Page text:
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   Course Title    Contemporary Bulgarian History
Lecturer    Mina Marinova
Institution    Plovdiv University
Country    Bulgaria


AIM OF THE COURSE:

The aim of the course is to reveal the historic developments in Bulgaria under communism. The course presents knowledge about the governmental structure, the constitutional framework, the ruling party developments, domestic policy and foreign relations etc. The discussion of questions concerning the character of the regime, Stalinism and its implementation in the country, the parameters of Bulgaria’s adaptation to the Soviet model in political and social life in comparison with the other socialist countries etc. is to develop students’ abilities to ask purposeful questions about the past, to improve their skills of historical analysis, to develop their critical thinking, etc.

 

ANOTATION:

The course is compulsory according to the state requirements for obtaining educational qualification – Bachelor. Although comprising a short period of time it has as the objective of teaching about and scientific research on one of the most dynamic and well substantiated periods of Bulgarian history. The significance of this course and of the discipline is determined by the fact that after World War II Bulgaria was driven away from its natural historic development and involved in the largest political, social and economic experiment of the XX century – the building of a socialist society and the creation of the world socialist system.

 

The Political development of Bulgaria after World War II

1. Bulgaria in the Period of Peoples’ Democracy 1944-1948.

1.1 The Turnovo Constitution and the Changes in the State Organization and the Government of the Country after September 9, 1944.

1.2. The Character of the Developments on September 9, 1944 – seminar.

1.3. The Fatherland Front and the Multi-party System.

1.4. The "Constitutional Question" in Bulgaria 1946-1947.

1.5. The Character of the Peoples’ Democracy System – seminar.

2. The Establishment of the Stalinist Model of Socialism 1948-1954

2.1. The Establishment of Cominform and Laying the Groundwork for an Accelerated Seizure of Power by the East European Communist Parties. The Course of Accelerated Socialist Changes in Bulgaria. The Purges and the End of the Multi-party System.

2.2. The Purges in BCP- the Trials against Traicho Kostov and other Communists - seminar.

2.3. Characteristics of Chervenkov’s Political Regime /1950-1956/. The Personality Cult. The Purges.

2.4. Stalinism. Bulgaria’s Adaptation to the Soviet model – seminar.

3. Political and Social Development in Bulgaria from the Middle of the 50’s till the End of the 70’s.

3.1. The April Plenum in 1956 and the Liberalization of the Stalinist System.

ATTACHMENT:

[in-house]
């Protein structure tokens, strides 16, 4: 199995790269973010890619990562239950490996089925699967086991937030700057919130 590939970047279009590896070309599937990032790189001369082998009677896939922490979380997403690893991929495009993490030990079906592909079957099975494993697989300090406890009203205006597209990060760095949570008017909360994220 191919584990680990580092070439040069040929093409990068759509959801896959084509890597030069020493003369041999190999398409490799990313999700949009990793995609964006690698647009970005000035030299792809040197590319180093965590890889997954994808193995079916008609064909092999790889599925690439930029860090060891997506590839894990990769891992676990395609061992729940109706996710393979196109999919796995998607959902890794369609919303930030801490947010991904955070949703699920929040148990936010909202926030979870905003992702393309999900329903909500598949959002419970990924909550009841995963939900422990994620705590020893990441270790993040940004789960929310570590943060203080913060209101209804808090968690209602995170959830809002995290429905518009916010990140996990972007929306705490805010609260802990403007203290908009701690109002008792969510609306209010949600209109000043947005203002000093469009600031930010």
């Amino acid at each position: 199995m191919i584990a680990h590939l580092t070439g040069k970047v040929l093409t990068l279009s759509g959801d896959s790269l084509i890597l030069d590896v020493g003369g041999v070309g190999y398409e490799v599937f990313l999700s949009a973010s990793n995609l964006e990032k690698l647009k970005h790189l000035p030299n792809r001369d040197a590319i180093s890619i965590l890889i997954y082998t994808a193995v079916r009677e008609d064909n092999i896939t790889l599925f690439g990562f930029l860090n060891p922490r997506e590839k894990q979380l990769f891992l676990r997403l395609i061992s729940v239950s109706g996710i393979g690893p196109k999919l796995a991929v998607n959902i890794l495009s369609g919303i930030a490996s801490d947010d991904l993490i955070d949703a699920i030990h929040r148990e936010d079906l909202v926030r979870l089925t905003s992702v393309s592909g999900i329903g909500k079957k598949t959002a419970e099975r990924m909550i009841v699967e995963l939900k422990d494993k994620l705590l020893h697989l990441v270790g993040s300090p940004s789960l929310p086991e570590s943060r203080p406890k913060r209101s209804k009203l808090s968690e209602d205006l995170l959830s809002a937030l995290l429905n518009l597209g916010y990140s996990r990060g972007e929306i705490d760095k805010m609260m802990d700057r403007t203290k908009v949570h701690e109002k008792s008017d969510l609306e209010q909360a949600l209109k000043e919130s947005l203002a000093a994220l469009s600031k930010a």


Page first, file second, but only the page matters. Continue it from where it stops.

3.2. The Stagnation of Political life during the Second Half of the 60’s.

3.3. The Formation of the New Social Structure of Bulgarian Society - seminar.

3.4. Basic Features of Yugov’s and Zhivkov’s Government Policy. The New Constitution /1971/. The Changes in the Institutions of Government.

4. Nationalism and Nationalities under Communism. The Controversial Bulgarian Policy towards National Minorities. The Bulgarian Turks. – seminar.

 

II. Economic developments in Bulgaria after World War II

1. Developments and Changes in Bulgarian Industry.

1.1. Economic Change and Post-war Recovery.

1.2. The Establishment of the Five-Year Plans after 1948. The Structure and Development of a Centrally Planned Economy.

1.3. The Strategy of Industrialization of Bulgaria. The Role of the USSR and CMEA – seminar.

2. Characteristics and Structural Changes in Bulgarian Agriculture after World War II

2.1. The Fatherland Government Policy in the Field of Agriculture.

2.2. Stages of Concentration in Agriculture – seminar.

 

III. Foreign Policy after the World War II

  1. International Status and Foreign Policy of Bulgaria /1944-1948/.
  2. Bulgaria in the Policy of the Great Powers /USA, UK, USSR/- /1944-1947/ - seminar.
  3. The Balkan Policy of Bulgaria after World War II.
  4. Bulgaria’s Participation in CMEA and The Warsaw pact – seminar.
  5. Bulgarian Foreign Policy during the 50’s and 60’s.

 

IV. Cultural Policy, Education and Science in Bulgaria after the World War II

  1. State and Social Institutions in the Field of Culture, Education and Science.
  2. Changes in Education, Illiteracy, Educational Policy, the Educational System.
  3. Science and Ideology – seminar.
  4. Culture and Ideology – Literature and the Arts – seminar.
  5. Media and Ideology – Newspapers, Magazines, BTA, BNR, BNT – seminar.
  6. Religion under Communism – seminar.

 

Literature:

Crampton, R.J., Eastern Europe in the Twentieth Century – and after. London; New York: Routledge. 1997.

Dellin L.D., Editor. Bulgaria. Frederick A. Praeger – New York, 1957.

Fitzpatrick, Sheila. Stalinism: New Directions. London and NewYork. Routledge. 2000.

Fowkes, Ben. Eastern Europe 1945-1969. From Stalinism to Stagnation. London. Pearson Education Limited. 2000.

Furet, Fr. The Passing of an Illusion. Chicago and London. The University of Chicago Press. 1999.

Janos, Andrew C, Editor. Authoritarian Politics in Communist Europe. University of California Press. 1976.

Lewis, Paul G. Central Europe since 1945. Longman Publishing, NewYork. 1994.

Oran, Nissan. Revolution Administrated.Agrarism and Communism in Bulgaria. The Johns Hopkins university press. Baltimore and London.

Schoplin, George. Politics in Eastern Europe. Oxford. Blackwell Publishers. 1999.

Staar,R.F. Communist Regimes in Eastern Europe. Hoover Institution Press. Stanford. 1988.

To put together this course the author has used historical, empirical, and theoretical research of Bulgarian and Russian historians as well as documents from the archives of BCP.



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